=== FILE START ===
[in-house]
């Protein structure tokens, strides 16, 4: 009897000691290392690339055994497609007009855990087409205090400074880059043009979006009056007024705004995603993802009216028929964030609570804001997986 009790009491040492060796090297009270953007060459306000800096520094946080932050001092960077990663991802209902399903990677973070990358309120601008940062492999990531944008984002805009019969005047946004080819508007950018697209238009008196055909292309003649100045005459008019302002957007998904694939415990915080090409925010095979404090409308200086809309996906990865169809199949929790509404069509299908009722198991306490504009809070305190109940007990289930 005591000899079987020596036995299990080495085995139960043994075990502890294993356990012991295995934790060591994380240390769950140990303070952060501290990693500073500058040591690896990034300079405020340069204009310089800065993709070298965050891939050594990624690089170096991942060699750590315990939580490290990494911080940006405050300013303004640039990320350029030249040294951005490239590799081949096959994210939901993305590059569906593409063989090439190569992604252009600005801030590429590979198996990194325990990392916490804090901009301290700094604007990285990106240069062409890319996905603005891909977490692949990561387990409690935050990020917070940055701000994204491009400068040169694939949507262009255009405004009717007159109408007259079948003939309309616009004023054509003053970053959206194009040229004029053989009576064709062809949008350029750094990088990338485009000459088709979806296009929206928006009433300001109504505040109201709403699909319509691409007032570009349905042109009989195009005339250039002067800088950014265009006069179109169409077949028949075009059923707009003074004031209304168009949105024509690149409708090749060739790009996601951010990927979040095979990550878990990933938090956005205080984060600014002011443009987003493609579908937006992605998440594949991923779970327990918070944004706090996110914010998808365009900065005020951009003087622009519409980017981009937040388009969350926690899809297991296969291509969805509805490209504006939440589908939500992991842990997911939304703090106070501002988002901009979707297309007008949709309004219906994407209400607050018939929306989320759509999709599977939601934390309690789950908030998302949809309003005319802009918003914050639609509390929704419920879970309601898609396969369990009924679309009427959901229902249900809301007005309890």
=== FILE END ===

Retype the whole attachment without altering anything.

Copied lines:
[in-house]
């Protein structure tokens, strides 16, 4: 009897000691290392690339055994497609007009855990087409205090400074880059043009979006009056007024705004995603993802009216028929964030609570804001997986 009790009491040492060796090297009270953007060459306000800096520094946080932050001092960077990663991802209902399903990677973070990358309120601008940062492999990531944008984002805009019969005047946004080819508007950018697209238009008196055909292309003649100045005459008019302002957007998904694939415990915080090409925010095979404090409308200086809309996906990865169809199949929790509404069509299908009722198991306490504009809070305190109940007990289930 005591000899079987020596036995299990080495085995139960043994075990502890294993356990012991295995934790060591994380240390769950140990303070952060501290990693500073500058040591690896990034300079405020340069204009310089800065993709070298965050891939050594990624690089170096991942060699750590315990939580490290990494911080940006405050300013303004640039990320350029030249040294951005490239590799081949096959994210939901993305590059569906593409063989090439190569992604252009600005801030590429590979198996990194325990990392916490804090901009301290700094604007990285990106240069062409890319996905603005891909977490692949990561387990409690935050990020917070940055701000994204491009400068040169694939949507262009255009405004009717007159109408007259079948003939309309616009004023054509003053970053959206194009040229004029053989009576064709062809949008350029750094990088990338485009000459088709979806296009929206928006009433300001109504505040109201709403699909319509691409007032570009349905042109009989195009005339250039002067800088950014265009006069179109169409077949028949075009059923707009003074004031209304168009949105024509690149409708090749060739790009996601951010990927979040095979990550878990990933938090956005205080984060600014002011443009987003493609579908937006992605998440594949991923779970327990918070944004706090996110914010998808365009900065005020951009003087622009519409980017981009937040388009969350926690899809297991296969291509969805509805490209504006939440589908939500992991842990997911939304703090106070501002988002901009979707297309007008949709309004219906994407209400607050018939929306989320759509999709599977939601934390309690789950908030998302949809309003005319802009918003914050639609509390929704419920879970309601898609396969369990009924679309009427959901229902249900809301007005309890």